The simple and direct theoretical relationship between output growth and employment growth notwithstanding, empirical evidence had at best been mixed. India had witnessed periods of jobless growth-economic growth with even declining employment. In more recent periods, India has also witnessed employment growth stagnation accompanied by output growth stagnation. The complexity in this relation between output and employment is conditioned by the nature and composition of employment; nature and composition of output; and nature and composition of substitutes for labour including capital, technology and high skilled labour.
One of the fundamental macro-economic relations between output growth and employment growth lies in the nature of economic growth. Whether economic growth is employment generating or not? Demand led-growth, especially Wage-led growth arguably, has the potential to create higher output growth through higher aggregate demand, enhanced employment growth, technological change and productivity growth. This route of output growth has the potential to be pro-poor and inclusive. The employment impact of Profit-led growth or Supply-led growth, in the long run may be more subdued and has the potential to exacerbate income disparities. These macro-economic questions that received much attention in the 1990s have been relegated to the background with the big policy shift in India. There is need to relook at the macro-economic nature of output growth, the emerging institutional environment such as state policies, regulatory structures and market interventions, especially labour market interventions and interventions in substitute factors such as capital that may impact employment growth.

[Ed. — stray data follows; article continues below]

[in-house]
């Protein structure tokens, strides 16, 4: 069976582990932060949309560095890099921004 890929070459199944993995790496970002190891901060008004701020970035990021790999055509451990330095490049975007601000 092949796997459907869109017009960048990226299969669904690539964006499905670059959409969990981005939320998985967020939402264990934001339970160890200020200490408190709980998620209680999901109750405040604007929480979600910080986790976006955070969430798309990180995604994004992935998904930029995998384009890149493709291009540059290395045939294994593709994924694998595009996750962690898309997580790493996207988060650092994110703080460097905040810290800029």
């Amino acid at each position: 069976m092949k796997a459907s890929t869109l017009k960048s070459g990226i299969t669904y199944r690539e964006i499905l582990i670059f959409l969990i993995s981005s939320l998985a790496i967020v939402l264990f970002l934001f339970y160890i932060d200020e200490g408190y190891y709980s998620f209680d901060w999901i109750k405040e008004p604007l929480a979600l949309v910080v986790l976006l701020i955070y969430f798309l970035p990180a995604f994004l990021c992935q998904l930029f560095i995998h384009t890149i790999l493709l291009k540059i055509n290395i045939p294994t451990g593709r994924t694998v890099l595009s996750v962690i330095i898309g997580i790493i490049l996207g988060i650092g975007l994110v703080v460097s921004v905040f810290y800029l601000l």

Apart from the economic dimensions, the changes in measurement of output and employment too have contributed to the lack of clarity in the direction of their relation. Changes in measurement of GDP in terms of value added in the revised national accounts, the shift in sectoral contributions due to changes in measurement of sectoral value addition, the shift from employment-unemployment surveys to the periodic labour force surveys confound the direction and magnitude of the employment-output relation.